Would you like to learn more about some of the species present in Nature?
If so, Zoomarine is an excellent choice for you.
Zoomarine is home to a great variety of species that can be found around the world: marine mammals, birds, reptiles, fish, invertebrates and plants. On a quick journey, find out some of the amazing characteristics and curiosities of these Zoomarine inhabitants.
Zoomarine, through its Department of Veterinary Medicine and Marine Species Rehabilitation Center, is continually investing in finding new and more efficient ways to address the welfare challenges that arise in our specimens as well as those we rehabilitate.
This investment allows us to be increasingly efficient, both in solving situations that may involve the welfare of specimens and in preventing those situations.
Birds are the second largest group of vertebrates, outnumbered only by fish. The elements of this group are distributed all around the world, with about 9 600 known species. The common characteristics of birds have are the following:
Their body is covered with feathers; Their bones are usually hollow; They have beaks and lay eggs; Their forelimbs are modified as wings and their legs are covered with scales.
The presence of feathers is one of the more distinguished aspects of this group. Besides the insulation function, feathers play a fundamental role in their flight ability.
There are several feeding behaviours amongst birds that can range from carnivores (meat-eating) to frugivorous (fruit-eating). These different food choices influence deeply the form of their beaks, as well as their bodies (legs, wings, feathers, head, etc.). To capture their food they rely on their senses, however, most birds lack a strong olfactory system.
Reptiles, which belong to the group of air-breathing vertebrates, have scales covering their bodies – one of their most distinguishable characteristics.
All elements of this group are cold-blooded (ectothermic), i.e., their body temperature depends directly on the surrounding environment. This characteristic has forced them to evolve specific behaviours to adjust their body temperature within certain physiological levels.
Reptiles include marine and land turtles, crocodilians, snakes and lizards.
Fish are, by far, the most representative group within all vertebrates. With more than 500 million years of evolution (Ordovicic Period), presently there are more than 25 000 species known, divided into two major groups:
- Bony fish (Class Osteichthyes – Ex: Atlantic Sailfish)
- Cartilaginous fish (Class Chondrichthyes – sharks, rays and chimaeras)
Throughout their life history, fish have evolved a series of adaptations that enabled them to occupy almost every aquatic ecosystem on earth. The shape of their bodies and fins, as well as the number of the latter, are a really good example of how they adapted to very distinct environments.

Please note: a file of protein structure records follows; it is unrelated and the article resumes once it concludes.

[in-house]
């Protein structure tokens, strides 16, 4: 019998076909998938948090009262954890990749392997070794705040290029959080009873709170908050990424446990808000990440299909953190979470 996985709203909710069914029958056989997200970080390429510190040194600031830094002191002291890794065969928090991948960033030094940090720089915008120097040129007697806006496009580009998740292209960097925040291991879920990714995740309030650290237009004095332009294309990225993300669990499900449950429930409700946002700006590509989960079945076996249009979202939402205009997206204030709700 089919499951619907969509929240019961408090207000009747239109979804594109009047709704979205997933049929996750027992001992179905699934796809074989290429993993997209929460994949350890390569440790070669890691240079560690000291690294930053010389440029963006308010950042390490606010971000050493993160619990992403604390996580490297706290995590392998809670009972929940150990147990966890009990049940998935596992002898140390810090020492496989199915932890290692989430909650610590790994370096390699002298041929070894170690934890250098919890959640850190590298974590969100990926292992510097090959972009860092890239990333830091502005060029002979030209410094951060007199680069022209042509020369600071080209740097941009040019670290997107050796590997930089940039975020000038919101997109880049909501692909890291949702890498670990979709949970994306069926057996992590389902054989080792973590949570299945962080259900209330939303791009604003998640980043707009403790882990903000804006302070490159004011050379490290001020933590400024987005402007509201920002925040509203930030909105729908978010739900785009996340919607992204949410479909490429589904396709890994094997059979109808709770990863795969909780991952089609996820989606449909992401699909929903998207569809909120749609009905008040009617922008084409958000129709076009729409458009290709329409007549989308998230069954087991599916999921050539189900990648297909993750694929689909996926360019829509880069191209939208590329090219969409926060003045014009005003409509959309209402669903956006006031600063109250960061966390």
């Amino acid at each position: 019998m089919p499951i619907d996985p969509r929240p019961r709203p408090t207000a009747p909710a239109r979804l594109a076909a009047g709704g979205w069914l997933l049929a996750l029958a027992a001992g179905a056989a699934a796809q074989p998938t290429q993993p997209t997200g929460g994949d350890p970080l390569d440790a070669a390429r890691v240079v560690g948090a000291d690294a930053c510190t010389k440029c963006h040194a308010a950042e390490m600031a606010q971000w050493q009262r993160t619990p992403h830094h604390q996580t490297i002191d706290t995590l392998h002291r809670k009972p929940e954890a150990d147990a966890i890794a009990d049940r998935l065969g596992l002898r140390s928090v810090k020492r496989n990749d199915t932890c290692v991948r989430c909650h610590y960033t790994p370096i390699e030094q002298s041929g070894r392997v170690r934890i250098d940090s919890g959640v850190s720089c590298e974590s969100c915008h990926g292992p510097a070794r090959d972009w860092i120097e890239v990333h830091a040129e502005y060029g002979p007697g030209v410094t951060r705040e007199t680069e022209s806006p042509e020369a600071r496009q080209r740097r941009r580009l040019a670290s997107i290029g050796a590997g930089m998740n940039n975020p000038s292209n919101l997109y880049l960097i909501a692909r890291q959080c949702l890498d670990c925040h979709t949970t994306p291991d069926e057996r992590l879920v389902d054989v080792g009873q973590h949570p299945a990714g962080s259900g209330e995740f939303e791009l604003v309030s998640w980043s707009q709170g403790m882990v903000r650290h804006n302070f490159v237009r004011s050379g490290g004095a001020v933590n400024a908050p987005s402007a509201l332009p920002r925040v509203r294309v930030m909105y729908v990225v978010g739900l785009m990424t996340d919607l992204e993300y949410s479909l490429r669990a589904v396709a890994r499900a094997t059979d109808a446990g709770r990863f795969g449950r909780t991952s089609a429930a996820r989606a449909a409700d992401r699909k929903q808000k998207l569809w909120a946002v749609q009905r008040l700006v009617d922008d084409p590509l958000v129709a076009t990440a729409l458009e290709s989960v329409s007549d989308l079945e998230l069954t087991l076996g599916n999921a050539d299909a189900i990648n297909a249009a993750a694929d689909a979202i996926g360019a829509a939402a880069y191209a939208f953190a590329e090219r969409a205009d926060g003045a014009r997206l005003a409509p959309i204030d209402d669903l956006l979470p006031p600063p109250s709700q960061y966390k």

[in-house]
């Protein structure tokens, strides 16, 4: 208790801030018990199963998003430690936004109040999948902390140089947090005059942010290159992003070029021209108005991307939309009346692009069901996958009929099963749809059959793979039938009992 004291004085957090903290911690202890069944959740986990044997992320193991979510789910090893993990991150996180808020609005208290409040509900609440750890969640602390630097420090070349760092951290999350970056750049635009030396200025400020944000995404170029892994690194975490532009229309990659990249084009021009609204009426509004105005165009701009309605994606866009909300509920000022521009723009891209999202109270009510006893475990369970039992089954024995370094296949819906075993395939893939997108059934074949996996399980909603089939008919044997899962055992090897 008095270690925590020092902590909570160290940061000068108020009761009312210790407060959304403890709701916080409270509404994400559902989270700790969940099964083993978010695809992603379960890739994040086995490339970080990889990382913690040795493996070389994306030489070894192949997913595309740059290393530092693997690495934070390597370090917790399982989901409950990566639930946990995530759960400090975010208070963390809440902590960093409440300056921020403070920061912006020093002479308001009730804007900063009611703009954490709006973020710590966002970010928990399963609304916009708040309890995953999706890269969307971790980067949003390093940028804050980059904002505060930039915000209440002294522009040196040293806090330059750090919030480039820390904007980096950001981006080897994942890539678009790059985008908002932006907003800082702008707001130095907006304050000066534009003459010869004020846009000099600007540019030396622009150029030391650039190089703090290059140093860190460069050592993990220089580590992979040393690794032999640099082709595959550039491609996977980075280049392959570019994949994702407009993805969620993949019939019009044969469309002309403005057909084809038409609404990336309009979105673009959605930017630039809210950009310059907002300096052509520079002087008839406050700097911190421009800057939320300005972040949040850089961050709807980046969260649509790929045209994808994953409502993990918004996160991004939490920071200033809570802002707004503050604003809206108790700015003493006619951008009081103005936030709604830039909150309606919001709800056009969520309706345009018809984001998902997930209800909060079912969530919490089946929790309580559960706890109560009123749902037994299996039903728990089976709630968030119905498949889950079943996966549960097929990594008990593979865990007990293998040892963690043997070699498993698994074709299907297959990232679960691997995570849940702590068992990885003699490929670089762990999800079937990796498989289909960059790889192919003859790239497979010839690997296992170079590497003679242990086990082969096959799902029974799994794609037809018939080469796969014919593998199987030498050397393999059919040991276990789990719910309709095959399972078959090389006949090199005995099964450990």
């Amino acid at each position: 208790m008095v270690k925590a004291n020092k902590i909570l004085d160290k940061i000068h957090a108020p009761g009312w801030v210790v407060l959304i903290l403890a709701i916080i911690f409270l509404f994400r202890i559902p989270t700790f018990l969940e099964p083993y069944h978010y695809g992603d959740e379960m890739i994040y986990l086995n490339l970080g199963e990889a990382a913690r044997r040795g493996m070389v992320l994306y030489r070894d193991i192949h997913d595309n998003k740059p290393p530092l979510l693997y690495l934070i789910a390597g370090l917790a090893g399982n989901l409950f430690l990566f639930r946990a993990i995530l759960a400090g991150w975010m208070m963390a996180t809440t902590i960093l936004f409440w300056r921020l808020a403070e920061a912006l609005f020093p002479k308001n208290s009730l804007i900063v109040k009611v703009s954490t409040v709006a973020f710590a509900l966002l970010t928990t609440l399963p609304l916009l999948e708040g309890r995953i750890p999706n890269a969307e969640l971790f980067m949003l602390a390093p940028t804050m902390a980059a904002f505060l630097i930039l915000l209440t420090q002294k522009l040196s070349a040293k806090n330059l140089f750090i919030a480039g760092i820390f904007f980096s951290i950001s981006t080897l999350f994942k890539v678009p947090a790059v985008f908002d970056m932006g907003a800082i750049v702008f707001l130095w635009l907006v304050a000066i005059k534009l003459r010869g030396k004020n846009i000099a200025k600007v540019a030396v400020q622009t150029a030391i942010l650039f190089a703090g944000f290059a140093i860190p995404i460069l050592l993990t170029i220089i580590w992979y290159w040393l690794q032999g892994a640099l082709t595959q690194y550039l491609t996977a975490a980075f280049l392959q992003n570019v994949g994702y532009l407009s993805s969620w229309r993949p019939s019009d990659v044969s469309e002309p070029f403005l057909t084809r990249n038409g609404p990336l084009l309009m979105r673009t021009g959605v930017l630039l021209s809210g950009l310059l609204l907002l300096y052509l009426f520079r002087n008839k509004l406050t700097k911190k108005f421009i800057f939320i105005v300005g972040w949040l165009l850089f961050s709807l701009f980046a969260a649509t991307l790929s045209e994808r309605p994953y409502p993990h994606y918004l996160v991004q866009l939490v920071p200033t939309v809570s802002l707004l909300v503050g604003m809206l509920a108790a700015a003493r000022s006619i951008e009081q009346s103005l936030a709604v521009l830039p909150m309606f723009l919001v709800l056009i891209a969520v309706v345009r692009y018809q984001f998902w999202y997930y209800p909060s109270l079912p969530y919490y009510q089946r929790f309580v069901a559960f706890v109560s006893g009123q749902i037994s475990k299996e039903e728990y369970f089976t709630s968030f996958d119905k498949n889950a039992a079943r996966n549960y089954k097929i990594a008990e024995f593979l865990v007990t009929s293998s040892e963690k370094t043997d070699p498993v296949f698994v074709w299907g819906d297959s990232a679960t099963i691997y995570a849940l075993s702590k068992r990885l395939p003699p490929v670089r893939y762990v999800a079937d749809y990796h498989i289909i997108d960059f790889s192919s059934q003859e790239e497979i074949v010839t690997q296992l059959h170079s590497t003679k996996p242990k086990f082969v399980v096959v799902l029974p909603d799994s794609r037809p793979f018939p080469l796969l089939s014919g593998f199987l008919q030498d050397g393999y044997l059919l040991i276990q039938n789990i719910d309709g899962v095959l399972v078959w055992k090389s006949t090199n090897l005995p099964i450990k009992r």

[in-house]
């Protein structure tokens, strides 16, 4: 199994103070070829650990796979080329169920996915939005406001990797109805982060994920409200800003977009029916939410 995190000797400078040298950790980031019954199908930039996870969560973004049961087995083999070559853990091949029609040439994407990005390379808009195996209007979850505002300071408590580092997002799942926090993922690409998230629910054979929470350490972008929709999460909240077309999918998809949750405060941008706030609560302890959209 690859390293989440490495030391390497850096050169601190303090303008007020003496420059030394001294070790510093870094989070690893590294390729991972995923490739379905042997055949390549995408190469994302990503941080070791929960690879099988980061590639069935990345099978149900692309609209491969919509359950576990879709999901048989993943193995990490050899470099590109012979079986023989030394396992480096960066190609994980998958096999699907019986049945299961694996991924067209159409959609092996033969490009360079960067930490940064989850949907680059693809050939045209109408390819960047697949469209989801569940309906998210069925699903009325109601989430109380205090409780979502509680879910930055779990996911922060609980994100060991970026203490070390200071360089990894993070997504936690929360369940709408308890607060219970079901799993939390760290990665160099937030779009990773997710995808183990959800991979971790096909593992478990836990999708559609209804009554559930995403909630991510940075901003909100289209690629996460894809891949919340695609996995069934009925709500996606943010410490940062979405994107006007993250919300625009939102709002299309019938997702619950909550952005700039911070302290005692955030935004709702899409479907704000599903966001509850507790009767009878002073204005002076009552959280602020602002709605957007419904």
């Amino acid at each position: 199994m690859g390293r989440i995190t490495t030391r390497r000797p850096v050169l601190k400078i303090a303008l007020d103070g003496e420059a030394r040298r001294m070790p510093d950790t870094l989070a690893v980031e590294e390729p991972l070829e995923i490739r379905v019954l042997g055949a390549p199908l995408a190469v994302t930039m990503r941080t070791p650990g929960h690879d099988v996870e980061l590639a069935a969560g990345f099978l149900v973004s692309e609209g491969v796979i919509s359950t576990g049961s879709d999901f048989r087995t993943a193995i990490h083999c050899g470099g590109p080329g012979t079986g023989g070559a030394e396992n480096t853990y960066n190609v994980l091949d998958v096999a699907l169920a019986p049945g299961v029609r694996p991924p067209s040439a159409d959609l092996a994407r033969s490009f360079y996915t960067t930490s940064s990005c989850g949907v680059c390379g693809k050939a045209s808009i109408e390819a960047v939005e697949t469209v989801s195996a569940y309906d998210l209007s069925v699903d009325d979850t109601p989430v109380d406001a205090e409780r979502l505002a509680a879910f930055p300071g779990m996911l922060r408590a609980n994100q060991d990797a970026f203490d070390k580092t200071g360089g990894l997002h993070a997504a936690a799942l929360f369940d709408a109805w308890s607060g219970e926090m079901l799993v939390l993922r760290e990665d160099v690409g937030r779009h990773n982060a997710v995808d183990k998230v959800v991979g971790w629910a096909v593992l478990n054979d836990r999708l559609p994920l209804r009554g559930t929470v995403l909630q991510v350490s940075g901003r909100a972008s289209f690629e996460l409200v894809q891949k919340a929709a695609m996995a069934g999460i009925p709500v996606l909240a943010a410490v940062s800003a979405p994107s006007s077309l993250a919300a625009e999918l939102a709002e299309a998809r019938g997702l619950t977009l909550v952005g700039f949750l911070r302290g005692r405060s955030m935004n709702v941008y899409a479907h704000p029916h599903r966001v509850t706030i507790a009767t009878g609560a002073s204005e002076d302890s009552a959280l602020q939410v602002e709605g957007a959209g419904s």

Despite their body shape differences, they all have several characteristics in common: They are cold-blooded (ectothermic), i.e., their body temperature depends directly on the surrounding environment; They breathe through gills – one of the most efficient respiratory organs in the Animal Kingdom; and they have an extra sense – the lateral line which detects movements and vibrations in the surrounding water.
Invertebrates, alone, represent 95% of all animals on earth. The main characteristic, common to all its elements, is the absence of a vertebral column. They occupy almost every habitat on the planet (aerial, land and aquatic).
The largest group within the invertebrates is the Class Insecta, i.e., the insects (200 million insects per human being!). Within the invertebrates we can also find arachnids (spiders, dust mites, etc), molluscs (clams, octopuses, etc), crustaceans (crabs, lobsters, etc) and many others.
The Plantae Kingdom includes a great number of plant species that presently inhabit the planet – from the primitive ferns to the more evolved flowering plants. This gives origin to a huge variety of life forms, modelling every ecosystem on earth. With more than 250 000 species, plants are the second more diverse group of higher living organisms, being only out passed by arthropods.
One of the most important plant characteristics is their green colour, which is due to the presence of a pigment called chlorophyll, which absorbs sunlight and uses its energy to synthesize carbohydrates from CO2 and water through a process called photosynthesis.